Another Song Sparrow…because.

Eastern Kingbirds were the prevalent flycatcher species.

There were a few Field Sparrows, not very close but still delightful to see and hear.

More birds…

American Goldfinch

On my way out, a Kildeer flew by.

The last bird I saw was a House Sparrow by the Visitor’s Center.

Another Song Sparrow
A look across the prairie from the observation deck.

This was only my first outing of last weekend. I came home to do some work later in the afternoon. But I got up and went to the Portage on Saturday morning and back to Goose Lake Natural Area on Sunday. I’ll try to get caught up before summer’s over!

Eastern Kingbird

Goose Lake Prairie: Happy Fourth

Field Sparrow

The forecast was for rain not starting until maybe 11:30 or so this morning, so it seemed like a good day to restart my lapsed tradition of visiting Goose Lake Prairie on the Fourth of July. It turned out to be a beautiful morning and the threat of rain never occurred. Even though I arrived later than I had planned, for quite a while I was the only human, which suited me just fine.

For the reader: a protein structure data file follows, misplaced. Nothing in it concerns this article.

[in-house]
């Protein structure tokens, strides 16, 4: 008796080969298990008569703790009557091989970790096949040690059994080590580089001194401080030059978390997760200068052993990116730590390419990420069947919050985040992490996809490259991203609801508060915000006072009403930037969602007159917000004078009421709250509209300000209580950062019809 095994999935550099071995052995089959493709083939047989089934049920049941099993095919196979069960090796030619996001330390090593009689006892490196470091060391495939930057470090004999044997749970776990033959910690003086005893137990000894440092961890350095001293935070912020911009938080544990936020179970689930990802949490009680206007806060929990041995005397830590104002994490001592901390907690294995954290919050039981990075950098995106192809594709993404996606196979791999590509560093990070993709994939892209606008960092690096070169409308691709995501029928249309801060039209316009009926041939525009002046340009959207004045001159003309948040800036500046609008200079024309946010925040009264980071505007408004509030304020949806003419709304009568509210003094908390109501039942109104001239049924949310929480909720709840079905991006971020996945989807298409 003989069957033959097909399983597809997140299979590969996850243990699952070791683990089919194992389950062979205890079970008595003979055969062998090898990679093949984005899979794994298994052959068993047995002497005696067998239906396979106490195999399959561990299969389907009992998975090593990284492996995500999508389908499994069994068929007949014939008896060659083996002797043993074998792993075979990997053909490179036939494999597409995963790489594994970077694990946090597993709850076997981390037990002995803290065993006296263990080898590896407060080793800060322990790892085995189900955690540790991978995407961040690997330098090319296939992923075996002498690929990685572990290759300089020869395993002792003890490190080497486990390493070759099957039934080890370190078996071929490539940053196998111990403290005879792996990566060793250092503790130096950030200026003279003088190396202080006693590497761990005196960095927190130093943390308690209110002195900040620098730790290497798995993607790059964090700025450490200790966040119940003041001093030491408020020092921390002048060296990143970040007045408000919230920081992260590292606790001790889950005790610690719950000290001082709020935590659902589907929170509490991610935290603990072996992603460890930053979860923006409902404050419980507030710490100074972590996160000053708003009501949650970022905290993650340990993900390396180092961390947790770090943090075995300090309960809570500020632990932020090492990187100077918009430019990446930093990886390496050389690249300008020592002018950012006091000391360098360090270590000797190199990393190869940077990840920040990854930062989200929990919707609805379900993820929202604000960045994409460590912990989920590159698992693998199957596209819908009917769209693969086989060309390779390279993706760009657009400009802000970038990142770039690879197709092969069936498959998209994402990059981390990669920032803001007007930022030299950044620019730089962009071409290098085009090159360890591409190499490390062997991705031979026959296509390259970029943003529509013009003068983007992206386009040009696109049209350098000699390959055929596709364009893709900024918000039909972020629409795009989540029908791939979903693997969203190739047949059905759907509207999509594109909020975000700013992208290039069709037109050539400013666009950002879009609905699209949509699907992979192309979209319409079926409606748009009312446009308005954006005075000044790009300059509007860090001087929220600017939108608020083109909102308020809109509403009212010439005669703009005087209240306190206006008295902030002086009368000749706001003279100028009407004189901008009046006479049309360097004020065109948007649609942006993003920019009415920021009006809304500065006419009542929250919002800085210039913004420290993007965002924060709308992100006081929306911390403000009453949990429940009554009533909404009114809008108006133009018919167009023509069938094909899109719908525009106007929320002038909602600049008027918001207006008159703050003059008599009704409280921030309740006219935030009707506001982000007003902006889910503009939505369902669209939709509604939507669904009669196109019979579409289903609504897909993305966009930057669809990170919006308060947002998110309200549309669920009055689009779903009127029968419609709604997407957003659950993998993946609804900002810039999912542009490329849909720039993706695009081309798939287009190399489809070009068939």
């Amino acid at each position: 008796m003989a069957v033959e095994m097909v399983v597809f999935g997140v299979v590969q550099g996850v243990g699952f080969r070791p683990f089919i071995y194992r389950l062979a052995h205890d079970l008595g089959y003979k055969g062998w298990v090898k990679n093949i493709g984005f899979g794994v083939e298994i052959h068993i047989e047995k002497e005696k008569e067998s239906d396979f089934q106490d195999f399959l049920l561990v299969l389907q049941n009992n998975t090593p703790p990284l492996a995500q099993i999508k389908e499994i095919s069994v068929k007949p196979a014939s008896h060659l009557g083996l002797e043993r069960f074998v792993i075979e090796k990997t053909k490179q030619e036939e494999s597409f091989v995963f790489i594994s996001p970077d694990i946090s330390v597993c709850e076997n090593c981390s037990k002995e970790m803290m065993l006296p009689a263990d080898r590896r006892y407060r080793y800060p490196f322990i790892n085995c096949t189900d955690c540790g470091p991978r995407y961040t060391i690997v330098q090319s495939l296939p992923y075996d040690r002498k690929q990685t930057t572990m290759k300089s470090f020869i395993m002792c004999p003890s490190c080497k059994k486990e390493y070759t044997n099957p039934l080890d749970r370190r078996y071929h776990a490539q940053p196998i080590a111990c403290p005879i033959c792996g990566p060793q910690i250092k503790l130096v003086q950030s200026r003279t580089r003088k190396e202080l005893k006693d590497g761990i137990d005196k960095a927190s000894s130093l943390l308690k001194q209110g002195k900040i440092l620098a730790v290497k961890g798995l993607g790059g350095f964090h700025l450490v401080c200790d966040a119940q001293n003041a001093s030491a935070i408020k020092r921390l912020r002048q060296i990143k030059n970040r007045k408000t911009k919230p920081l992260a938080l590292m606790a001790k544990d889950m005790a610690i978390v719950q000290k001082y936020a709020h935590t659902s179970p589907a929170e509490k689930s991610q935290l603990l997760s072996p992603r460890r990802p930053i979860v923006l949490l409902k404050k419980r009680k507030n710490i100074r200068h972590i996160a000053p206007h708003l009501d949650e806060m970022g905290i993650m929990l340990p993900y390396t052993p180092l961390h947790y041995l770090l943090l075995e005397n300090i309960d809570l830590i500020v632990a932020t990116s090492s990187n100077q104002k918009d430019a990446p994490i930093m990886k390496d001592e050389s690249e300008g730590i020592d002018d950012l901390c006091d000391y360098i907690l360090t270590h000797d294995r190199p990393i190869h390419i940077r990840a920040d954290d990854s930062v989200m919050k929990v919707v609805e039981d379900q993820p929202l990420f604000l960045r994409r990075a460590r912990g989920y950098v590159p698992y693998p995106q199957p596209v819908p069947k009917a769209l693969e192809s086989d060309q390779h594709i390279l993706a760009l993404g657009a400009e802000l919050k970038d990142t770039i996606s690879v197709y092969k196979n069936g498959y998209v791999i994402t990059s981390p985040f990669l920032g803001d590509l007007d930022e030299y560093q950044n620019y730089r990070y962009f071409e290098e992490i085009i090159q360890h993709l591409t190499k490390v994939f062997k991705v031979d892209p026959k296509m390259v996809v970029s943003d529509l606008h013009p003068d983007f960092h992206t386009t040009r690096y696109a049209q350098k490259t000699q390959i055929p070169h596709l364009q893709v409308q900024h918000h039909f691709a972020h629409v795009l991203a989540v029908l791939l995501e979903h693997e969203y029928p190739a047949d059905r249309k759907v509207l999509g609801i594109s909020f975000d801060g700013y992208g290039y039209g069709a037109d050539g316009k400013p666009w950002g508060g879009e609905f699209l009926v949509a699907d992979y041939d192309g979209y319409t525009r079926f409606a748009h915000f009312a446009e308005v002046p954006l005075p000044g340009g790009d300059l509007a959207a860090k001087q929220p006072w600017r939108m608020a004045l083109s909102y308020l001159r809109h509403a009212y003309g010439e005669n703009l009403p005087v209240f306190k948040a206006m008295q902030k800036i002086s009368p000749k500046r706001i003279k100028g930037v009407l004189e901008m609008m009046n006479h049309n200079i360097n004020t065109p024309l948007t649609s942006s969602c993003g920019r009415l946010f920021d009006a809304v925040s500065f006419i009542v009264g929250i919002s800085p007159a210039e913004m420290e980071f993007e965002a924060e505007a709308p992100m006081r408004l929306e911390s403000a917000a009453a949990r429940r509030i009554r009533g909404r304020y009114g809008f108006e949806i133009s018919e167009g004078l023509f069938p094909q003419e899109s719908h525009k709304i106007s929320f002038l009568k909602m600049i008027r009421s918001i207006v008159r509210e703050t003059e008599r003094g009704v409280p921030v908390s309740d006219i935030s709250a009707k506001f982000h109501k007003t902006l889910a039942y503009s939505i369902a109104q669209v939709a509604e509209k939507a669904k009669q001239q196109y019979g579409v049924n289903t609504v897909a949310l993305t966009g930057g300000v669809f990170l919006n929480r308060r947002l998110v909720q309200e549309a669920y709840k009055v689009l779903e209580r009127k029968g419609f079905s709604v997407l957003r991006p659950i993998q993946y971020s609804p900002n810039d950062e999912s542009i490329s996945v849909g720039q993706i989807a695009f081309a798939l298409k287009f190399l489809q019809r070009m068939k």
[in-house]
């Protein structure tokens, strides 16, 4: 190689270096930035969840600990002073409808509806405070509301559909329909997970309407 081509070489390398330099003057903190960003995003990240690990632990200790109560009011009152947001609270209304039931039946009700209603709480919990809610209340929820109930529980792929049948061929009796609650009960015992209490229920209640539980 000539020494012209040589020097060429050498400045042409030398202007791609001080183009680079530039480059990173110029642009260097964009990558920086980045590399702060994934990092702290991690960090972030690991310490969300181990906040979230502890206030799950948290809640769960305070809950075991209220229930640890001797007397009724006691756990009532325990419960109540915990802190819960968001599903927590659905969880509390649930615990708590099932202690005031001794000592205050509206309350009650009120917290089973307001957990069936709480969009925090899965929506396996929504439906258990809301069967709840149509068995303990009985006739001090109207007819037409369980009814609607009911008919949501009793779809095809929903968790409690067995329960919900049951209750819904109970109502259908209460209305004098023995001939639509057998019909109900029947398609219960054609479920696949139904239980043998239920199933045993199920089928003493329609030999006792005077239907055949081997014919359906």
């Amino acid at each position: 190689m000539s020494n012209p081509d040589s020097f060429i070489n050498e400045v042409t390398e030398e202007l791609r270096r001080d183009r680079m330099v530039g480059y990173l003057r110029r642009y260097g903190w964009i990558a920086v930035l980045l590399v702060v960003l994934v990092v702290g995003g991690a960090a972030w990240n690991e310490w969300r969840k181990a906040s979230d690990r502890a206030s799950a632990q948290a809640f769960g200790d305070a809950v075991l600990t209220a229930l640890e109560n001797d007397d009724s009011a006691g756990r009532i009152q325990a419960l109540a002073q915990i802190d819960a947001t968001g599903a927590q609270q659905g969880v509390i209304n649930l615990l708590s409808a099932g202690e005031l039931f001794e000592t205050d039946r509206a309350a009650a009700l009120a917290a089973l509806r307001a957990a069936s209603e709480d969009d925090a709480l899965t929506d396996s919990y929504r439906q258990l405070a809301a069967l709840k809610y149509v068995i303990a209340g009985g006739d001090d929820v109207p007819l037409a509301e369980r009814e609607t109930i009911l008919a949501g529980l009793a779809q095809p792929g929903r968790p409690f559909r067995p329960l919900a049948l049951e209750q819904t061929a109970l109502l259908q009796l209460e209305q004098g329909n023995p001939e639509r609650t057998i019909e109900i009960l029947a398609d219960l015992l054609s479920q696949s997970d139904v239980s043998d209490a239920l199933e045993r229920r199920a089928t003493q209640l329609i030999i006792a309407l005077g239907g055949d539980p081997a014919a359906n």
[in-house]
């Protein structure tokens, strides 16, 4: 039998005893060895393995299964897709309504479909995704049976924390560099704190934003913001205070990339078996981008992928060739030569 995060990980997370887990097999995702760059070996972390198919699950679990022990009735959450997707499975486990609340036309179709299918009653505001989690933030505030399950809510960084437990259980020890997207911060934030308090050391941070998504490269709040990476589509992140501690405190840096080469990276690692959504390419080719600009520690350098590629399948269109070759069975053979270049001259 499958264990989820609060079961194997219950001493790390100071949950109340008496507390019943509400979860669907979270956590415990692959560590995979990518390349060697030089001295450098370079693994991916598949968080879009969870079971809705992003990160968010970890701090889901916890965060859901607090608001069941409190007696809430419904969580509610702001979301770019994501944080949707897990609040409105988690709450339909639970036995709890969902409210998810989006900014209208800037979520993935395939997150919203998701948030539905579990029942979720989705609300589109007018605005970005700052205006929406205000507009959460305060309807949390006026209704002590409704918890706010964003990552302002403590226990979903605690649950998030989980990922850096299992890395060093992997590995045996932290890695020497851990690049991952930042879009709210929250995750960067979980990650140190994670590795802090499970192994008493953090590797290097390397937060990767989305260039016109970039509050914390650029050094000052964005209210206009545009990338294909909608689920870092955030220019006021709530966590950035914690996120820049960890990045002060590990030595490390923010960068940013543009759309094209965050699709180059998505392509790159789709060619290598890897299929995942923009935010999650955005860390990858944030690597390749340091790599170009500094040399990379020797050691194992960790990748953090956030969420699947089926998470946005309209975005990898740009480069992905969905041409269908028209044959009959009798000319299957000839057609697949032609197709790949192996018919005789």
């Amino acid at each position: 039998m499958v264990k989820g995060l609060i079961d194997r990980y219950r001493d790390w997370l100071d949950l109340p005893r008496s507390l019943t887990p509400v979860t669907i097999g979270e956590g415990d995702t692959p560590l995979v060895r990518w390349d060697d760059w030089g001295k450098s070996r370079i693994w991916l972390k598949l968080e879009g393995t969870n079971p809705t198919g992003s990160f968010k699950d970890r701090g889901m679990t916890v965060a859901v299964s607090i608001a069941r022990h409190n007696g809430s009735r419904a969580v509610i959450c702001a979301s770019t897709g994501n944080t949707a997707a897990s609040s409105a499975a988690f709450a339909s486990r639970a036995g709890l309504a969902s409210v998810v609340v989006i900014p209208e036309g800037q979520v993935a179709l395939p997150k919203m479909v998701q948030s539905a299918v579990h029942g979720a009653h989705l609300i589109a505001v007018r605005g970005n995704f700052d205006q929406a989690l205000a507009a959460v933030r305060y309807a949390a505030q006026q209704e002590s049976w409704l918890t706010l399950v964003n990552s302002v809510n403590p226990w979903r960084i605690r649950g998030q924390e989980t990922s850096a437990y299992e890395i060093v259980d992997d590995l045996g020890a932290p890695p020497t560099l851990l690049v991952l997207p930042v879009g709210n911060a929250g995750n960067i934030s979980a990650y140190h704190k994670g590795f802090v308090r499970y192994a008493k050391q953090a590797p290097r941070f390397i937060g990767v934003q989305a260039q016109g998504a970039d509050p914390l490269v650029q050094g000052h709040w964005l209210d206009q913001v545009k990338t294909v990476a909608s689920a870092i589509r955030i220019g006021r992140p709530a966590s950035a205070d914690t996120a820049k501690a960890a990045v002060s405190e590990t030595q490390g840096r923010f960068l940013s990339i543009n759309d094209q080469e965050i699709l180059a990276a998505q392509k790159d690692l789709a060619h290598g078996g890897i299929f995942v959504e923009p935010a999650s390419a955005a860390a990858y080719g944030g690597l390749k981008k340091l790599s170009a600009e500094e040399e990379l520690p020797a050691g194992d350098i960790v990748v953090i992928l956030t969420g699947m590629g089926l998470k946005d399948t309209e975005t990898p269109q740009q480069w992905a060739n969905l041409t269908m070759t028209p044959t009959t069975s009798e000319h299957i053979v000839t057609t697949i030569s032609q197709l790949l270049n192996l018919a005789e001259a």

Song Sparrow, the first of many

Dragonflies were everywhere. I guess the one I’ll be seeing a lot of this year is the Blue Dasher. Last year it was the Halloween Pennant. Nice to see all of these this morning.

Blue Dasher (female)
Blue Dasher
Widow Skimmer Female
Common Whitetail (female)
Halloween Pennant
Dickcissel
Dickcissel

So I’m trying to write this blog post tonight with the explosions going off all around the neighborhood, frequently sounding like a bomb exploding next to my house. I hate this holiday. I don’t understand why I have to be miserable and endure this every year. Maybe it’s why I decided not to be born until after midnight 71 years ago – it was too scary to start living with all this going on.